Loaves and Fishes

I had never really considered my position in relation to royalty. I suppose, nominally, I was a loyal subject of Queen Victoria, but beyond the necessity of proposing the toast in the wardroom, I never considered it further, not imagining I would ever have cause to deal with her or any other royal personage. Mother and Father once attended a charity ball at which Princess Louise was supposed to be present, but I don’t think they actually met her. That was probably just as well, for my dear mother had views. Not that she would ever have expressed them, oh no, she was far too polite for that, but underneath, I feel she had more than a touch of the republican in her. I can’t say that I disagreed. She raised me to treat everybody with the same respect, regardless of rank, so the concept that somebody was due more, or less, respect just because of who their parents were became something abhorrent to me. That is one of the reasons I enjoyed my service on the Odiham Castle, for the captain treated everyone as equals, save where necessary for the chain of command. My indifference to royalty in real life was at odds with my literary upbringing. From the fairy stories my mother read to me, with their evil queens and blundering kings, through the reams of Arthurian romances that I consumed as fast as I was able to turn the pages, to Spenser’s Fairie Queen, my reading matter was full of royal families of one sort or another. Wisely, my mother always taught me to keep the worlds of reality and fantasy separate in my minds, and so I did. Until 1885, werewolves, vampires, goblins, dwarves and faery queens belonged in the pages of books, so far as I was concerned. How little I knew.

And now, by chance and circumstance, I find myself the acquaintance of a king, again. I have yet to determine the extent or nature of his realm, other than it probably includes this island and maybe some close by. I try not to make assumptions. The last king I served owned the nightclub where I worked as manager, and was king of the Unseelie Court, so what this king rules is anybody’s guess.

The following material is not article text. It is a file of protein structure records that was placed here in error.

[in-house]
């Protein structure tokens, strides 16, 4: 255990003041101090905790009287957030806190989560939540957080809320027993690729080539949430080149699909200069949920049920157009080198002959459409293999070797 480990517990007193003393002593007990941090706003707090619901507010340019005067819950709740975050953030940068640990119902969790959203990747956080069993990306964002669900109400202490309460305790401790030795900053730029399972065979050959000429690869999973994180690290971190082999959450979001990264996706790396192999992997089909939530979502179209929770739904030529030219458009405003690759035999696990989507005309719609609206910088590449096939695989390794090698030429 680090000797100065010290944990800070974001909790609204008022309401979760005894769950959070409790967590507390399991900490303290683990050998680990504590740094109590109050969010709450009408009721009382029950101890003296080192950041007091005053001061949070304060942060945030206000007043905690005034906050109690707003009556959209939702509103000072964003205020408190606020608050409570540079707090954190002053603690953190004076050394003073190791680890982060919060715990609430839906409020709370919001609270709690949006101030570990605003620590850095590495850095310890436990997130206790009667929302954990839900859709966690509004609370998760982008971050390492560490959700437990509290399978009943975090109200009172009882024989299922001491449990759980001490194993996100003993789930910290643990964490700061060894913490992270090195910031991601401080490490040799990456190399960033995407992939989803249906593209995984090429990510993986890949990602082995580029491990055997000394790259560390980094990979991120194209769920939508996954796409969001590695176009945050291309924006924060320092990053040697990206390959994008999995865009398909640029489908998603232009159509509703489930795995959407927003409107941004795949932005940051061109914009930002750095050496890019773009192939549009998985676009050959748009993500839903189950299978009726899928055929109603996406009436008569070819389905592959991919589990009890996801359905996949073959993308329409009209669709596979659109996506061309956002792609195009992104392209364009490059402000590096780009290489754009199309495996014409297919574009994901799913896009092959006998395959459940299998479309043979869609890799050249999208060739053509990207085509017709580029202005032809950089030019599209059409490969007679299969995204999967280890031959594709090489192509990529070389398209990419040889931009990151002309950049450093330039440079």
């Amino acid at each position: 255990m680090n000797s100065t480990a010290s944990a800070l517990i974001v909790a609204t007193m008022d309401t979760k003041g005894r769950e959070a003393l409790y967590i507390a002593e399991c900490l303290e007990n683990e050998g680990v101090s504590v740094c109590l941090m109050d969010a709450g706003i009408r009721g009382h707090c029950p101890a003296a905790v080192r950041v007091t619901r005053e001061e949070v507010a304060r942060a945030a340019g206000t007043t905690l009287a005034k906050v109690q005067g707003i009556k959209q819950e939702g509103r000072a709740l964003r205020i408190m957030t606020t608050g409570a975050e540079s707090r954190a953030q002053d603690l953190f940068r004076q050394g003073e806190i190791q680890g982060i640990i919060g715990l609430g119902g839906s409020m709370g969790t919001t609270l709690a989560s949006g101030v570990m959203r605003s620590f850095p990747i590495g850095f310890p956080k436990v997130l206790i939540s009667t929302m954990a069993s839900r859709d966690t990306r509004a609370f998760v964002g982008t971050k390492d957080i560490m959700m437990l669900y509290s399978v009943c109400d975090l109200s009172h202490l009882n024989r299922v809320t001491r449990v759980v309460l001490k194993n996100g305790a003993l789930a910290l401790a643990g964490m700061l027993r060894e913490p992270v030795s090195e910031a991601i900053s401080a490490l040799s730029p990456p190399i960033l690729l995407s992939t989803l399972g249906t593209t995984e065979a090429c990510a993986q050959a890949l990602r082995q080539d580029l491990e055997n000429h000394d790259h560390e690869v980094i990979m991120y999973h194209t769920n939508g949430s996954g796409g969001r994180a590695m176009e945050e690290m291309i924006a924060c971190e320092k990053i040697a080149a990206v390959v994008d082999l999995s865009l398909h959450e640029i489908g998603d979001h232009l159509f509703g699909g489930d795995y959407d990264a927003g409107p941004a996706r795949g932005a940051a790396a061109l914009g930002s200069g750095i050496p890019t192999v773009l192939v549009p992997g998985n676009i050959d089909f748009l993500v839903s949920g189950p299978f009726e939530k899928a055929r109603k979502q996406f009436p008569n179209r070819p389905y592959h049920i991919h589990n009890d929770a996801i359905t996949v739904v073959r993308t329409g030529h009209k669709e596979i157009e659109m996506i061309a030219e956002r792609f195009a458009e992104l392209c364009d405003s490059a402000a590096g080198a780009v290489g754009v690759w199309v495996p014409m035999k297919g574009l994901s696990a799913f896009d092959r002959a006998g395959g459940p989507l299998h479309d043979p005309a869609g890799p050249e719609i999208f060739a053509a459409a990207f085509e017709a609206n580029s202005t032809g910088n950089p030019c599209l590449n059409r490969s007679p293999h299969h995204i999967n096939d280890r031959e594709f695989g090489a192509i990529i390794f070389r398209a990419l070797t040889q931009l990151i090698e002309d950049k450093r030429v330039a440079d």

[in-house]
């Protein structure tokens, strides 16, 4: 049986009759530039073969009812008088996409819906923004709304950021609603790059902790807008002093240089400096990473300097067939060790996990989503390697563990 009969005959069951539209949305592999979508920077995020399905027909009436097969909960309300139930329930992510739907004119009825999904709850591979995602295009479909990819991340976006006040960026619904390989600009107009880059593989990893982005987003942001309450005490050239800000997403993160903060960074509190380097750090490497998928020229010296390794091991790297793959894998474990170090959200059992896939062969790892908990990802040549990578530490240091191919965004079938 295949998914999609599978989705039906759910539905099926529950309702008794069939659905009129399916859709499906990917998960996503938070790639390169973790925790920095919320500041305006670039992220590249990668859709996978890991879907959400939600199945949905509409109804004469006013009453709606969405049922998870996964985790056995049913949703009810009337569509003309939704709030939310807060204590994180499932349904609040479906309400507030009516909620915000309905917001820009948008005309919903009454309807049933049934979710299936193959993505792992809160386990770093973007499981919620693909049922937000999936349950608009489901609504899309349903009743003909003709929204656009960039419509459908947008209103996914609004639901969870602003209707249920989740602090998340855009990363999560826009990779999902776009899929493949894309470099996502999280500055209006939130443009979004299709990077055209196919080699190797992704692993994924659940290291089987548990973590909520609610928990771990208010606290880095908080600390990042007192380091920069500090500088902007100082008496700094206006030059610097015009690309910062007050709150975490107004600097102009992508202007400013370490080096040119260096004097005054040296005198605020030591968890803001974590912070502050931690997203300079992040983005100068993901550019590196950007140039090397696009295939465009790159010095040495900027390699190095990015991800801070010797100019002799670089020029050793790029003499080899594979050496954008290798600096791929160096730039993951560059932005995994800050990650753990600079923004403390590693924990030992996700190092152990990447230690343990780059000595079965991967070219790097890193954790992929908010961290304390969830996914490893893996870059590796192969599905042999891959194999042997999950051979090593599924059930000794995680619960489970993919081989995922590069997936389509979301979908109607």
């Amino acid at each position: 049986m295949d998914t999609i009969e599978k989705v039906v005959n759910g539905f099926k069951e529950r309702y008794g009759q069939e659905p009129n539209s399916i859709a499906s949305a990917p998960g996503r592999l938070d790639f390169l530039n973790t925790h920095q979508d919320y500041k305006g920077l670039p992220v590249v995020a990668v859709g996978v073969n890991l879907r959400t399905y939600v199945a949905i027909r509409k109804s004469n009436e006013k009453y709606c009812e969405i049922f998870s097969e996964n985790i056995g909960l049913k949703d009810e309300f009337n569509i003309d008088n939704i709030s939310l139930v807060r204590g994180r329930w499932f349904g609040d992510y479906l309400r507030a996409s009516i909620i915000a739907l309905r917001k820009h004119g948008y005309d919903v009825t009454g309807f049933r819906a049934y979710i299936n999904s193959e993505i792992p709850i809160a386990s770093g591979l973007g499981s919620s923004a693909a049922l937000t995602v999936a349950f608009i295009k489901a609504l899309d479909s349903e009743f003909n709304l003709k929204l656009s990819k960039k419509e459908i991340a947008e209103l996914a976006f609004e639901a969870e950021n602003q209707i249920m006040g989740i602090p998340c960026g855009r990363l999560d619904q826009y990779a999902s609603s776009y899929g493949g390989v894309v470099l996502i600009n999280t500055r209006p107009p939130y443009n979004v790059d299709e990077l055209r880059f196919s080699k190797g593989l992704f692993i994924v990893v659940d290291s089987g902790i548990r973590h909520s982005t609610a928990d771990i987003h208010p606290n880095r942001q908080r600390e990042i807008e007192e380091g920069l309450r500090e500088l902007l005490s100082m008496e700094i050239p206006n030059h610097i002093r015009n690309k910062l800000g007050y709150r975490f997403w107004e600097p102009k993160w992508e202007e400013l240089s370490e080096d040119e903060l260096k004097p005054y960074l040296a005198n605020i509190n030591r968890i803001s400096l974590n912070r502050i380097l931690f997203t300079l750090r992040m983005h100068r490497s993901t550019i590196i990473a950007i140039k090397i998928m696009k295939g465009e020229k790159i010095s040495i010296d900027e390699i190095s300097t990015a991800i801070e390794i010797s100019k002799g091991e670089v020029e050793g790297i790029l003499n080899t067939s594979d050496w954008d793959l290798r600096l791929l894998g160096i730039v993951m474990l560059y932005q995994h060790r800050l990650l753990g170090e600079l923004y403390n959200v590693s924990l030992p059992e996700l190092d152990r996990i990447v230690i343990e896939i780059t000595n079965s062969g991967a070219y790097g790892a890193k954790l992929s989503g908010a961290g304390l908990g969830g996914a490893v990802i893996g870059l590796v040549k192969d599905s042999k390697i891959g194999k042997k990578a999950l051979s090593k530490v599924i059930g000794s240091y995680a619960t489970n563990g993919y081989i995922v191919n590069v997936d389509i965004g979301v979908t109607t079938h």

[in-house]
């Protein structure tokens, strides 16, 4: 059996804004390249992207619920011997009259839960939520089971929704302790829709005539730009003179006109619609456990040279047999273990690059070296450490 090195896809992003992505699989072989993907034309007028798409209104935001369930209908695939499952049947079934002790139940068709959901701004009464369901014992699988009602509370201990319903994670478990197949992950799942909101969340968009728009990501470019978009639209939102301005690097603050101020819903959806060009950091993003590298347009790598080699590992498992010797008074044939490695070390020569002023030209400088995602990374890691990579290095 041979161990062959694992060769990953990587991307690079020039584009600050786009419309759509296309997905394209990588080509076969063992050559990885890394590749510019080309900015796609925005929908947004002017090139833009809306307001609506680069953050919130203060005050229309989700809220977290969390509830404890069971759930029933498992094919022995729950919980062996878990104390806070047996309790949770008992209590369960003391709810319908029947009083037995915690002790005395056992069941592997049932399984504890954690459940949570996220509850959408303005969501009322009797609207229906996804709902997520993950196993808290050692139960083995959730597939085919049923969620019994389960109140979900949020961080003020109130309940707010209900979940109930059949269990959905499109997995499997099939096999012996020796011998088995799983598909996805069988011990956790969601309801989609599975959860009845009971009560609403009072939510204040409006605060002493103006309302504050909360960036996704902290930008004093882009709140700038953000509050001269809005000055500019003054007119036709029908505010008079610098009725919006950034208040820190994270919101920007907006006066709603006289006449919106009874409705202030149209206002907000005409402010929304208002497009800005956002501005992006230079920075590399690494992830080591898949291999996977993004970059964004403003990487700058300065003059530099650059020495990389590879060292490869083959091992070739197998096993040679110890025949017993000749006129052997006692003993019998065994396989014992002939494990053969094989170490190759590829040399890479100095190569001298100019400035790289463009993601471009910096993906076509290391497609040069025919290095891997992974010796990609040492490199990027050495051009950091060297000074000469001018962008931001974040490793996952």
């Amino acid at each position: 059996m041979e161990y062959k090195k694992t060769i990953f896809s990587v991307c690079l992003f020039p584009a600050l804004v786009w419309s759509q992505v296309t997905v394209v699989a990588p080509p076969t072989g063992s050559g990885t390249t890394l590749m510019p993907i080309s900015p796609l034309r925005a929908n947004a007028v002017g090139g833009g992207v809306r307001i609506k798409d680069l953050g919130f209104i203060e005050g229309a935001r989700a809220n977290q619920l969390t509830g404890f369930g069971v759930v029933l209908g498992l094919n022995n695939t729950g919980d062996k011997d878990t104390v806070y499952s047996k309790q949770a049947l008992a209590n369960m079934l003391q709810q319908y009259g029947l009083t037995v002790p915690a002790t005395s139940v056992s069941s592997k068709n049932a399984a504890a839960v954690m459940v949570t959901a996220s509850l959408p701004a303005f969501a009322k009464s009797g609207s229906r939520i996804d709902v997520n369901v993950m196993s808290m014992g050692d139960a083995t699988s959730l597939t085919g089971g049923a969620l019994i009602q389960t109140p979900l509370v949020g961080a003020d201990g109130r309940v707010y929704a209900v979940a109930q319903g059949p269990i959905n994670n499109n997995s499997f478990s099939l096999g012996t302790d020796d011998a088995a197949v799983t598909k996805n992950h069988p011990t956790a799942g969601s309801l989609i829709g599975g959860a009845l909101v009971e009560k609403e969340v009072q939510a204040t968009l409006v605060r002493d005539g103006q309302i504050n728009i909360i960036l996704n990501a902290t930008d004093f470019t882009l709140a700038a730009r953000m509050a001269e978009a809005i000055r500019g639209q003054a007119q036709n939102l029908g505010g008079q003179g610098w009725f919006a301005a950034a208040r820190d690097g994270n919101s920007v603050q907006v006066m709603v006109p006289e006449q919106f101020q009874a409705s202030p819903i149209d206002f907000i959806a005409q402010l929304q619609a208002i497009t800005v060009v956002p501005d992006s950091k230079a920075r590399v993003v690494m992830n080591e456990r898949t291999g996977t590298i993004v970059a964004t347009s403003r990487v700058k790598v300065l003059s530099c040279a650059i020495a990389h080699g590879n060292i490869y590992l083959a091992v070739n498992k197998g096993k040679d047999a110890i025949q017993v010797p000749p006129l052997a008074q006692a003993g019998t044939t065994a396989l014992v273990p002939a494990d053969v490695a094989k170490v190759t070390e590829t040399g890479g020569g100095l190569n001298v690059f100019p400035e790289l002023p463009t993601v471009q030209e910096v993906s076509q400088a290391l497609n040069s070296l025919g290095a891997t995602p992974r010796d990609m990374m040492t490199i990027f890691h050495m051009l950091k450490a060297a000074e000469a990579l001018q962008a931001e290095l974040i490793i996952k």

I hadn’t set out to find a king. I’m not sure what my intentions were, or even if I had any, save getting to know the place. Thus it was I found myself in the tavern in the courtyard. The serving girl I had seen before, fishing down by the docks, but the other was a stranger. After ordering a drink, I remarked upon the fishing and gathered that she had not been successful. I told her I had never found any interest in fishing, preferring my fish to appear in slices with herbs and butter. She seemed to take this as a suggestion for a future menu, but I assured her that it wasn’t necessary. I did not venture to explain why, as I do not yet know how my kind are received here. She did not pursue the matter, which is fortunate. The stranger was a young man bearing a rather large sword. He did not talk much, but when he did, his manner was somewhat strange, declaring that he was not yet comfortable around living creatures. Quite what that meant, I did not have the chance to discover as he left soon after. After he had gone, in lieu of herb buttered fish, she offered half a loaf of bread. Again, I declined without the need to explain.

The serving girl told me her name was something like Evean. From the way she said it, I suspect it is one of those Gaelic names and therefore spelt with a few more vowels and a “bh” in the middle. She expressed the hope that the departing stranger might go chop some wood for her, as she felt she lacked the strength. From earlier things I had overheard, I suspected she was happy to let people do chores for food and drink. I offered to do some chopping if she needed it, telling her that I too lacked funds and was desirous of earning my crust. I asked if anybody needed the services an accountant or club manager. She appeared to be a little uncertain about the process of accounting but seemed very keen that I should offer my services to the king, whose seneschal – yes, that was the word she used – performed those duties for the royal household, but was somewhat disliked by the queen. I said I would be delighted to discuss such possibilities with him.

As it happened, the king turned up soon after. He had a shopping list for Eve, apparently for his child’s birthday party the following evening. After some discussion of my debt to him and my training, he suggested I might be able to work off some of it by assisting this Lord Niles, the aforementioned seneschal with disbursing the funds. I must confess I was not really paying attention because that woman from the previous day appeared again – the one who so closely resembles my dearest Anna. As before, she paid me no heed, being far more interested in the party shopping list. At this point, another woman appeared at the far end of the bar, immediately grabbing the king’s attention. Suddenly, he was at the end of the bar, pinning her to it. I could not tell what was going on, but it did not appear to be something I would want to get involved with. I took this as my cue to depart, saying I would discuss the matter of work later.


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